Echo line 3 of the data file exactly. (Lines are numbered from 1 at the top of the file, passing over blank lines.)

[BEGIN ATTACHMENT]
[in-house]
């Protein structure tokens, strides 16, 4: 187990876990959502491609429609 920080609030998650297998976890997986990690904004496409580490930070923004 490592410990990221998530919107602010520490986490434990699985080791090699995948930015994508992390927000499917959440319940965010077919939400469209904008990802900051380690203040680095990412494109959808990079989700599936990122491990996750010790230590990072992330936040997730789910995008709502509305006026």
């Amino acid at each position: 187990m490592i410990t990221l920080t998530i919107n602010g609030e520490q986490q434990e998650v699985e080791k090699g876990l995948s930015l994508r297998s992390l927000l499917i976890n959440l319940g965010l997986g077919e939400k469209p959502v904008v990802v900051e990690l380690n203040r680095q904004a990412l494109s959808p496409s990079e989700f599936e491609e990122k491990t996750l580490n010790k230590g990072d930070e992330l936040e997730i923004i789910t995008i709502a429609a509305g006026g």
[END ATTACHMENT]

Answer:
């Amino acid at each position: 187990m490592i410990t990221l920080t998530i919107n602010g609030e520490q986490q434990e998650v699985e080791k090699g876990l995948s930015l994508r297998s992390l927000l499917i976890n959440l319940g965010l997986g077919e939400k469209p959502v904008v990802v900051e990690l380690n203040r680095q904004a990412l494109s959808p496409s990079e989700f599936e491609e990122k491990t996750l580490n010790k230590g990072d930070e992330l936040e997730i923004i789910t995008i709502a429609a509305g006026g």